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Home Media for the Holidays

Another holiday season is upon us, and hopefully you’re reading this on the cusp (or in the middle) of some well-deserved time off where you can enjoy some media and games. But the clock is always ticking, and if you take too long to decide what to go with, you might not get to enjoy anything! This week, we thought we’d talk a little about strategies to help work out just what it is you want to experience when your available time is concentrated, but limited, whether it be film, books, television, or games of both the electronic and tabletop varieties.

B: For me, the most significant starting point is always going to be tone and feeling. Even if you’re focusing on things specifically relating to the current holiday, you’ll still have a lot to choose from. Sometimes I’ll want something breezy and uplifting to inspire holiday cheer, but sometimes (most times, if we’re being honest), I’ll go for something darker and bleaker that fits the colder weather and shorter days - the first Dishonored game did that job last year, and I’ll likely take a similar approach this year as well.

Of course, the other important starting point is choosing which medium you’re going to be experiencing. An electronic game might only be a good idea if you can get enough time to focus on it, and don’t expect to be doing much traveling (unless you have a portable system, of course). If you want something you can do at regular intervals, a television series might be a good fit since it’s designed to be consumed in chunks. Just be sure not to pick something too long, or you may find yourself staring down an unintentional cliffhanger that won’t be resolved until next year’s holidays. And from novels to comics to RPGs, it’s hard to beat a good book for portability and ease of access… provided you can get in enough quiet time in to read the darn thing. Andy, what’s your starting point with all this, given the added complexities of parenthood?

A: For me, the first thing that comes to mind when considering media consumption during the holidays is tradition. This can mean both traditions that started long ago and setting new ones. There are a number of old "classic" movies and television specials my family likes to indulge in almost every year. (No, I don’t mean the Star Wars Holiday Special.) Fortunately, most of these are suitable for, if not specifically geared toward, children or watching as a complete family. This year, we’ve already seen the 1947 version of Miracle on 34th Street starring Maureen O’Hara and Natalie Wood. We’ve also watched A Charlie Brown Thanksgiving (and It's the Great Pumpkin, Charlie Brown almost a month ago). There's no doubt that we'll watch several more movies and specials over the coming weeks, even if we’ve seen them a dozen or so times. It won’t be long before the likes of Frosty and Rudolph are seen on our screens, and possibly multiple times over the season. Newer things will likely be mixed in as well, and some might be good enough to start new traditions. I know my older son is probably going to watch the Lego Star Wars Holiday Special once more.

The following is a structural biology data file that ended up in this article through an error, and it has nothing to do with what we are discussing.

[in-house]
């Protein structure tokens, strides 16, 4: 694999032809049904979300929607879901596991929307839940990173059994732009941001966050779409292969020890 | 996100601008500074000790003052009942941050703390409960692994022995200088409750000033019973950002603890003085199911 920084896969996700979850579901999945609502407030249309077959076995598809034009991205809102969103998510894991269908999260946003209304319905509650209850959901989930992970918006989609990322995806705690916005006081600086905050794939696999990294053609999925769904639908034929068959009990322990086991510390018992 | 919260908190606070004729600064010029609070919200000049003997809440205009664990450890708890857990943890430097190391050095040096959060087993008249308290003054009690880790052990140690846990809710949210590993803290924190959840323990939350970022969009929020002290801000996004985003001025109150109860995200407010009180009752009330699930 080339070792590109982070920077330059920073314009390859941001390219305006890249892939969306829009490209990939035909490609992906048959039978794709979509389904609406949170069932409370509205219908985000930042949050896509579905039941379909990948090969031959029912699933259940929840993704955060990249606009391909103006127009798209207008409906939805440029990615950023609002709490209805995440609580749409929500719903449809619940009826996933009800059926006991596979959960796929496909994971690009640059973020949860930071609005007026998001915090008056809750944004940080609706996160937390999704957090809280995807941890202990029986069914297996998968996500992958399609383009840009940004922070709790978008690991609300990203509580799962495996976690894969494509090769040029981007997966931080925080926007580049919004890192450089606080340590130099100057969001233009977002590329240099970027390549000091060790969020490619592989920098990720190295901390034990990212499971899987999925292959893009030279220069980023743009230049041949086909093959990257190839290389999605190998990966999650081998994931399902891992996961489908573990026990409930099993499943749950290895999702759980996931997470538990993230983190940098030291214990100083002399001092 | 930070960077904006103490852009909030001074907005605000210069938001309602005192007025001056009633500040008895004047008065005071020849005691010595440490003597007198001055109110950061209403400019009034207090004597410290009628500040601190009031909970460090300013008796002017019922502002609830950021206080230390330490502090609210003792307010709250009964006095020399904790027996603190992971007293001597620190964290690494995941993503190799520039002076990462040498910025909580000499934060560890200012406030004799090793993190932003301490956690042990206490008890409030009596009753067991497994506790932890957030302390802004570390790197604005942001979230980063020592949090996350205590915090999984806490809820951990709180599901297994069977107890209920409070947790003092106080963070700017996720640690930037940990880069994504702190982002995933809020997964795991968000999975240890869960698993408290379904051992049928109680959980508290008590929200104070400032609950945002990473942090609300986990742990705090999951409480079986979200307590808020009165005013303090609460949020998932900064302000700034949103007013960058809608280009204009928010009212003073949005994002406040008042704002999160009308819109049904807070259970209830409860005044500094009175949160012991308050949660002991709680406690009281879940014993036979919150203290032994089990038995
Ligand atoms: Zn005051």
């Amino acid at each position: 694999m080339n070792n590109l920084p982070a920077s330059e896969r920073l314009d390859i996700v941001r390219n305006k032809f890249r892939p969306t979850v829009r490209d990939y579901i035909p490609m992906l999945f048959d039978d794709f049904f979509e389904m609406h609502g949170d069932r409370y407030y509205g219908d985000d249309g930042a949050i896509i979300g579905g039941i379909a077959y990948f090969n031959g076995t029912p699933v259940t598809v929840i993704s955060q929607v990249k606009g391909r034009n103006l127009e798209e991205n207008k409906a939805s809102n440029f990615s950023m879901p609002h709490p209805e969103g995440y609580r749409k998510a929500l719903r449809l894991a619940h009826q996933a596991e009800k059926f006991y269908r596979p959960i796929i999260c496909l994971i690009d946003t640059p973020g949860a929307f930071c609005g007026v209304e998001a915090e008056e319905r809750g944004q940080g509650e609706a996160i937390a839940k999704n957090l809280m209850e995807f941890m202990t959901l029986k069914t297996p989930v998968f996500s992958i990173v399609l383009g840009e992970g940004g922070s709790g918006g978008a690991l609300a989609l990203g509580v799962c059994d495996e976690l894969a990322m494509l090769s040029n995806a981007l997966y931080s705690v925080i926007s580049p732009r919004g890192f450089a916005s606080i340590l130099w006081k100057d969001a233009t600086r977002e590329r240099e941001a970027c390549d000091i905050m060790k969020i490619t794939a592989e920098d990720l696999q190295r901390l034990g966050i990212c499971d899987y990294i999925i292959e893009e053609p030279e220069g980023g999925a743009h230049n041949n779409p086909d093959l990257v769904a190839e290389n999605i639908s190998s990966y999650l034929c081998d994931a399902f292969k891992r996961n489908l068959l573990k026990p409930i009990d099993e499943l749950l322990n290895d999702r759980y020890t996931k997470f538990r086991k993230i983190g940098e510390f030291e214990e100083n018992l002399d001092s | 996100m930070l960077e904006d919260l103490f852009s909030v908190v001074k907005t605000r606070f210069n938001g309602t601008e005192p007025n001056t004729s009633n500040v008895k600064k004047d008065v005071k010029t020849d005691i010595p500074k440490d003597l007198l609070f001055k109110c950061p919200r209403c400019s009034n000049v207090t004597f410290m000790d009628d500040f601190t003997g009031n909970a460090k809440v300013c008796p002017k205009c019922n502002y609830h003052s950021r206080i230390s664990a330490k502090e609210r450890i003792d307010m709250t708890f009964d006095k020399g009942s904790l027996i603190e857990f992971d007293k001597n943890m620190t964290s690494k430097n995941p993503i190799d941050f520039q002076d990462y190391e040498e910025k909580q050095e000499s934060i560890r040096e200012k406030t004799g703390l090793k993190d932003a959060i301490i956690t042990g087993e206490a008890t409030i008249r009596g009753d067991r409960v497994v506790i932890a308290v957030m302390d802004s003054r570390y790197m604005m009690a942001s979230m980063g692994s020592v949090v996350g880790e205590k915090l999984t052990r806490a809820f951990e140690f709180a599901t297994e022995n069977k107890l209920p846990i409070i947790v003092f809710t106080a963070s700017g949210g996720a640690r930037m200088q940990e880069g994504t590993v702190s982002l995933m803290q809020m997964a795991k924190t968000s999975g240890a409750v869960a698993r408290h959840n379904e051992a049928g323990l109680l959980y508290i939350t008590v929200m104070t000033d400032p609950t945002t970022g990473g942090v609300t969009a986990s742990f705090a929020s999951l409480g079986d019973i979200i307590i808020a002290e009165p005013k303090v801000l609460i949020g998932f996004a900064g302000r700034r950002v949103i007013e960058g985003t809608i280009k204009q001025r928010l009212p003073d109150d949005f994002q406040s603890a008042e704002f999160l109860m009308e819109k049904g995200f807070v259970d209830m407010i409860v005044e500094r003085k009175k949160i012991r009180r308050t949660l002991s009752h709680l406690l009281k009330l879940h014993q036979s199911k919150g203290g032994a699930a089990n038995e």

Having children does mean another thing: a lot of work. I may not care when the decorations go up, or if they even do, but the kids will. Regular chores still have to go on with all of these additional seasonal requirements. That can make it difficult to consume any media at all. One thing to consider are audio plays. Bugsy has even talked about some enjoyable Star Wars ones before. My wife and I spent much of Wednesday evening preparing for Thanksgiving dinner. No media consumption then, right? Wrong! While sitting down to watch a movie, play a game, or read a book may have been out of the question, audio plays came in to save the day! We’ve recently begun to enjoy the Sandman audio play on Audible, and it kept our hands free for prepwork. They’re portable, easy to access and let you keep on doing all the things that need to get done. You can find holiday-themed ones, sometimes for things you may already be a fan of. There's also a good chance your favorite gaming stream has a podcast version, as well. You can even catch me and Grant Howitt in the Adventure Skeletons one-shot from LORE.